When I was a kid, I fell asleep in school a lot. The teachers didn’t scold me, and they kept the other kids from pointing and laughing. Because I wasn’t just tired  —  I was exhausted. I was drained. I was going through chemo.
When I was 7, I was diagnosed with Burkitt’s lymphoma, an aggressive cancer. The doctors at Boston Children’s Hospital gave me two months to live. I spent four years in and out of aggressive treatments, missing second and third grade, fighting for my life when I should’ve been playing hockey.
But slowly, I recovered. My community stood by my family, and my dad’s union insurance made it possible for us to afford costly treatment. By the time I was a teenager, some of my friends didn’t even know I had been sick.

 
 
I can’t imagine what would’ve happened if my family didn’t have insurance. My treatment would’ve bankrupted us.

Cancer is hard enough on a family. Imagine having to choose between saving your child and staying in your house? Or saving your child and selling the car you use to get to work?

I can’t imagine what would’ve happened if my family didn’t have insurance. My treatment would’ve bankrupted us.

The health care bill that’s racing through the Senate right now is designed to do just that — make cash-strapped families pay for situations beyond their control, and put the savings toward tax cuts for the ultra-ri…

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The adolescents and young adult (AYA) population represent a group wherein mature B-cell lymphomas constitute a significant proportion of the overall malignancies that occur. Among these are aggressive B-cell non-Hodgkin lymphomas (NHLs), which are predominantly diffuse large B-cell lymphoma, primary mediastinal B-cell lymphoma, and Burkitt lymphoma. For the most part, there is remarkable divide in how pediatric/adolescent patients (under the age of 18 years) with lymphoma are treated vs their young adult counterparts, and molecular data are lacking, especially in pediatric and AYA series. The outcome for AYA patients with…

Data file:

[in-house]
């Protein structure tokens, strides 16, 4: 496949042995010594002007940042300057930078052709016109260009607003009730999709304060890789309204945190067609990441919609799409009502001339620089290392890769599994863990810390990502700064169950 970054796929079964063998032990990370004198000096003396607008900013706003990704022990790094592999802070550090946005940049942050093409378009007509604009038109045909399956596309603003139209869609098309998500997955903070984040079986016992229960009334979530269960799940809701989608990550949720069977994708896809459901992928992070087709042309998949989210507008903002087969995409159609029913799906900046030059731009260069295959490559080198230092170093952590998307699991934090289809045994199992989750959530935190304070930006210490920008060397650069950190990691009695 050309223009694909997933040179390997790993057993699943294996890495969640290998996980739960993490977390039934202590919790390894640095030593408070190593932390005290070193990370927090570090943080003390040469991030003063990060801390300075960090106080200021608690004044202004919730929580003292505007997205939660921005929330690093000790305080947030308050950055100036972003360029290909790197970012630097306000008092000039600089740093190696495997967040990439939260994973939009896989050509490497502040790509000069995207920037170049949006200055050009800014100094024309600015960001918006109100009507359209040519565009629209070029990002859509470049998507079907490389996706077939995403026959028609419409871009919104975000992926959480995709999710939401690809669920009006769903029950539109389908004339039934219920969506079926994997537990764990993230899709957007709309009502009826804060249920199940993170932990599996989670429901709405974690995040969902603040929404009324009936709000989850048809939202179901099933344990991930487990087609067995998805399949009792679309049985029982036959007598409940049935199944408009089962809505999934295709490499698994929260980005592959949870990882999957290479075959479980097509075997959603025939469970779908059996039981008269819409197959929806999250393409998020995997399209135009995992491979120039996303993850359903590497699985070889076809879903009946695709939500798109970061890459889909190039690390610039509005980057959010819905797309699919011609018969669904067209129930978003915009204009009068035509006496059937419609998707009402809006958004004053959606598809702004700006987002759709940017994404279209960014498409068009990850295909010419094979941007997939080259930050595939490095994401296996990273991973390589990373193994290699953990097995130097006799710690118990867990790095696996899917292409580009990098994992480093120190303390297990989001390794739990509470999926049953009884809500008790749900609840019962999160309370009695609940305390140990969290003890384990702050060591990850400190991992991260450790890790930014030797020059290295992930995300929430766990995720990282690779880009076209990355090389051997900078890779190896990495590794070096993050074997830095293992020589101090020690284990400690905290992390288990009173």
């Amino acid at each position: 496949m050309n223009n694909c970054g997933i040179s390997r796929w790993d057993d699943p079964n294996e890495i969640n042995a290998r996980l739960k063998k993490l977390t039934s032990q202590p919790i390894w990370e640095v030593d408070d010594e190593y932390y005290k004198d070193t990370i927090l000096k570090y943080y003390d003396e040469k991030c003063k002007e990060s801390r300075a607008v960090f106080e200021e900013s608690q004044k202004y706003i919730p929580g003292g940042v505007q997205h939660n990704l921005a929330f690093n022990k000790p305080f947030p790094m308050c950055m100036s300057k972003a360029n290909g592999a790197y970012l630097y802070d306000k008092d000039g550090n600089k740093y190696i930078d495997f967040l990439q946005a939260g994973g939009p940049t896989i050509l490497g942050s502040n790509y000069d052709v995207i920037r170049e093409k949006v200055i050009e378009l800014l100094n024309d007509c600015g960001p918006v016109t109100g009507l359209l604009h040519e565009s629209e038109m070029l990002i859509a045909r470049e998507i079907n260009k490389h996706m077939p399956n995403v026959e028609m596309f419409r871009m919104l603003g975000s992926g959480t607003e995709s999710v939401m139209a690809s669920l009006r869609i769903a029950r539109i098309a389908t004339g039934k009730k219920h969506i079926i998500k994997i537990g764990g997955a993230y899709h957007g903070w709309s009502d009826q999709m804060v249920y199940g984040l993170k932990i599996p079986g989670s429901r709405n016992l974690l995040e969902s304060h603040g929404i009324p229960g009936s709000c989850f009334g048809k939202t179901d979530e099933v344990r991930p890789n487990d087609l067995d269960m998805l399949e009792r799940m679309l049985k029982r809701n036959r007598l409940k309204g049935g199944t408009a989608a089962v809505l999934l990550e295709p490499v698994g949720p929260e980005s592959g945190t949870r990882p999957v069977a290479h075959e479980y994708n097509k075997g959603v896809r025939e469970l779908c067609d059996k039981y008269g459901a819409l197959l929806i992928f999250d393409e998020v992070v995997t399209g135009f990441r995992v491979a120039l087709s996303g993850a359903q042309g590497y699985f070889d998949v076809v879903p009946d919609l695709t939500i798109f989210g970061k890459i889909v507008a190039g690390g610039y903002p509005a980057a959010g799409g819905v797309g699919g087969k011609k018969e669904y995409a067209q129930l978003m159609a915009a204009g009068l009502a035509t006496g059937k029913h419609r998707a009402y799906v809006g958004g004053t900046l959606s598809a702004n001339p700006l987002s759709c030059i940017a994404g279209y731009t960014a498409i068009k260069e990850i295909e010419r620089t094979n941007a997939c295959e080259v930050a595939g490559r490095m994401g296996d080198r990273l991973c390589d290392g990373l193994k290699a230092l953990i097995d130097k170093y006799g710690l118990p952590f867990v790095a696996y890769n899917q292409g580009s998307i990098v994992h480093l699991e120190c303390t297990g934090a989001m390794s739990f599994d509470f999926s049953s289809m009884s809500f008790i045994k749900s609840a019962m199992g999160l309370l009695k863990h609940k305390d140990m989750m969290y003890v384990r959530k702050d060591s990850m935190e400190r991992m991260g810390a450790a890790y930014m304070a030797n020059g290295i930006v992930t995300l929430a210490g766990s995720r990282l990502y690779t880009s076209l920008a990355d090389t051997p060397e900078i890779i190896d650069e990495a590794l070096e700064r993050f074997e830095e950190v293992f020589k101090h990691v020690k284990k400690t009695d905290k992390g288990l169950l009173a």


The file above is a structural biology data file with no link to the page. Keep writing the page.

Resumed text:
Source: BloodCategory: Hematology Authors: Tags: Pediatric Hematology, Lymphoid Neoplasia, Review Articles, Review Series, Clinical Trials and Observations Source Type: research

Burkitt lymphoma (BL) is the most common pediatric cancer in sub-Saharan Africa (SSA), and also occurs frequently among adolescents and young adults (AYAs), often associated with HIV. Treating BL in SSA poses particular challenges. Although highly effective, high-intensity cytotoxic treatments used in resource-rich settings are usually not feasible, and lower-intensity continuous infusion approaches are impractical. In this article, based on evidence from the region, we review management strategies for SSA focused on diagnosis and use of prephase and definitive treatment. Additionally, potentially better approaches for ris…

Source: BloodCategory: Hematology Authors: Tags: Pediatric Hematology, How I Treat, Free Research Articles, Lymphoid Neoplasia, Clinical Trials and Observations Source Type: research

ConclusionsSystematic monitoring and analysis of lymphoma paediatric data would provide clinical and epidemiological information to improve the health care of these patients and the outcomes for these malignancies in Spain.